WASHINGTON — With the Virginia General Assembly locked in a budget stalemate over expanding Medicaid and a must-meet funding deadline this summer looming, Democratic Gov. Ralph Northam said he’s confident lawmakers will reach a deal and pledged a shutdown won’t happen on his watch.
“The writing is on the wall and so I would just encourage the Senate to go ahead and get back to Richmond and let’s make this happen,” Northam said on WTOP’s “Ask the Governor” program April 25.
He added: “We’ve got the House Republicans that are on board with expanding coverage. We’ve got a couple Republican senators now. Let’s go ahead and come back to Richmond and do the right thing.”
Last month, the General Assembly opened a special reconvened session after lawmakers failed to hammer out a budget deal during the regular session. But the Republican-controlled Senate Finance Committee announced this week it won’t meet again until May 14 — nearly a month after the budget standoff began.
Lawmakers must approve a state budget by July 1. The main sticking point has been expanding Medicaid eligibility to 400,000 low-income Virginians by accepting federal cash. The House of Delegates approved a state budget last week that expands Medicaid with a work-requirement provision.
Northam said his preference is for expanding Medicaid without a work requirement, which he characterized as a “Republican buzzword” that would create more government bureaucracy.
“I think the simpler we do this; the better. Without getting into waivers, without getting into work requirements,” Northam said. “But you know, all options are on the table right now.”
There has never been a Virginia state government shutdown, Northam said.
“I think it’s kind of a what-if, but that’s not going to happen under my watch,” he said. “I will continue to work with people from both sides of the aisle. And I think your listeners need to remind the legislators to do their job. And the last thing that we want in Virginia … is a government shutdown. So that’s not going to happen.”
Northam: ‘Irresponsible’ vote blocking tax increases to pay for Metro
In the first part of the reconvened session last week, the GOP-led House of Delegates shot down Northam-backed amendments to increase taxes on hotel stays and some home sales as part of a formula to pay for dedicated Metro funding.
That means dedicated Metro funding will be paid for mostly out of the Northern Virginia Transportation Authority’s coffers, which would likely come at the expensive of other Northern Virginia transportation projects, including road improvements.
Northam said the House’s action is “not the last word,” and pledged, “I will do everything that I can to get us back to where we need so that all of that money in Northern Virginia transportation authority is used locally and not going toward Metro.”
Northam said additional funding to the NVTA could even be hashed out in the budget.
In a landmark vote in March, Virginia lawmakers set aside $154 million in dedicated Metro funding as part of a $500 million regional funding pact.
Northam blasted Republican Del. Tim Hugo, who fought the tax increases, as being “irresponsible” and “way out of step” with Northern Virginia voters.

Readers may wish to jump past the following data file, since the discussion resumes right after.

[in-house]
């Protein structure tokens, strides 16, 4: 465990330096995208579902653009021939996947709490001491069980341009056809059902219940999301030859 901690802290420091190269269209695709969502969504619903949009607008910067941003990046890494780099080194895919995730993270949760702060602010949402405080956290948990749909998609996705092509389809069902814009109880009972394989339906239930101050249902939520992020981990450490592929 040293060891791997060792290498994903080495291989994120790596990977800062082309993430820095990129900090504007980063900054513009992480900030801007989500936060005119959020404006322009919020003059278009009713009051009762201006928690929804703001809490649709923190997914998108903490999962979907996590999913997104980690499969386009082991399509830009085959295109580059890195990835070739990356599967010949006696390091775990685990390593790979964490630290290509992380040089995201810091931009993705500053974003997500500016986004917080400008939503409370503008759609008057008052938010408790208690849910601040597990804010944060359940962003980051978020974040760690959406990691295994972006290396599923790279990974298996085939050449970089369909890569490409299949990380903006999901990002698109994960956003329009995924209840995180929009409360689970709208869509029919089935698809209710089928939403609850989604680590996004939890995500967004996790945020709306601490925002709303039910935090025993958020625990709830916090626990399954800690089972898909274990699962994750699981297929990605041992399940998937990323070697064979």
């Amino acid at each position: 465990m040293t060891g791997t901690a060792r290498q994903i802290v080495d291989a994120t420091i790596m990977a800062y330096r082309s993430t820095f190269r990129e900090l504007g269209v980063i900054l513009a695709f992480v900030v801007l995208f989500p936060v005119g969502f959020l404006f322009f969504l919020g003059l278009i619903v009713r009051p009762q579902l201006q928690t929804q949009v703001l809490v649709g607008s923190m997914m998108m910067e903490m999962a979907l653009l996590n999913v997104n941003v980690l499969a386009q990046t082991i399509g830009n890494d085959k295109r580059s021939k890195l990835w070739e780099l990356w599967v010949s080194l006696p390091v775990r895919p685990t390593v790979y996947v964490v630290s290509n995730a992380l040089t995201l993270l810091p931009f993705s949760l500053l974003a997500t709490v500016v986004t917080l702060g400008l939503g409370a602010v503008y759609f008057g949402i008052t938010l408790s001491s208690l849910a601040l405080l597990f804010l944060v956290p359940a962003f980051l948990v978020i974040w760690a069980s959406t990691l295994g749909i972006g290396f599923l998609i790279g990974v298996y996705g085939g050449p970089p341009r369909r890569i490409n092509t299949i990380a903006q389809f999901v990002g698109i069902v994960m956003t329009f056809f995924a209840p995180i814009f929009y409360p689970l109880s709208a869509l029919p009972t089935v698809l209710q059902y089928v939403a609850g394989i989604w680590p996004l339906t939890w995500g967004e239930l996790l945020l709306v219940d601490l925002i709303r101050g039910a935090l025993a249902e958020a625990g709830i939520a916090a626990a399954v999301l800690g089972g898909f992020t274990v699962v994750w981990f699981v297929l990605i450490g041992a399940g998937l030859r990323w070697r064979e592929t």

“What the legislators and the people of Northern Virginia asked for is: Let’s not take any more funding than we have to from the transportation authority in Northern Virginia, because when we do that, it takes money away from projects like Route 1 and Route 28.”
Northam added: “There’s a finite amount of resources that we have for transportation. These — the Route 1, Route 28 projects — were lined up, ready to go and now that funding may be jeopardized.”
Hugo represents the 40th District, which includes parts of Fairfax and Prince William counties.
Northam said Northern Virginia constituents were “overwhelming” in their desire not to see other transportation projects take a hit, and Del. Hugo “wasn’t listening. And I think that he will have to listen to the voters in November 2019.”
In a follow-up interview with WTOP, Hugo said: “I don’t think my constituents want a tax increase, especially when they’re paying $40 tolls and especially when gas prices are going up. What they want is to get out of traffic.”
Hugo said the idea of using NVTA funding to pay for dedicated Metro funding originated with Northam’s office and that the NVTA’s coffers would not be depleted in the absence of the proposed tax increases.
“There’s hundreds of millions there for Metro,” he said. NVTA has got an infusion of cash in the last year and a half. There is going to be plenty of money .”
Trump’s ’embarrassing’ tweets
Northam was also asked about the now shaky confirmation process for President Donald Trump’s pick to be the next leader of the Department of Veterans Affairs.
Dr. Ronny Jackson, the White House physician, is now facing an uncertain future, after allegations of repeated drunkenness and creating a toxic work environment, emerged.
Northam, himself a veteran, who served in the U.S. Army as a medical officer during Desert Storm, said he doesn’t know Jackson personally. “I am very concerned about the health of the VA system in Virginia,” he said.
There are about 725,000 veterans living in Virginia.
“What really bothers me … is a pattern that we’re seeing in Washington, the way that our current president is governing, to be making policy over his Twitter account,” Northam said.
He added: “Not only has (Trump) not vetted Dr. Jackson, but he doesn’t vet any of his policies. And I just can’t imagine even working in that Cabinet or administration and circling behind him every time he puts out another tweet. It’s just not the way to govern. It’s dangerous and it’s also embarrassing for this country.”
WTOP’s Max Smith contributed to this report.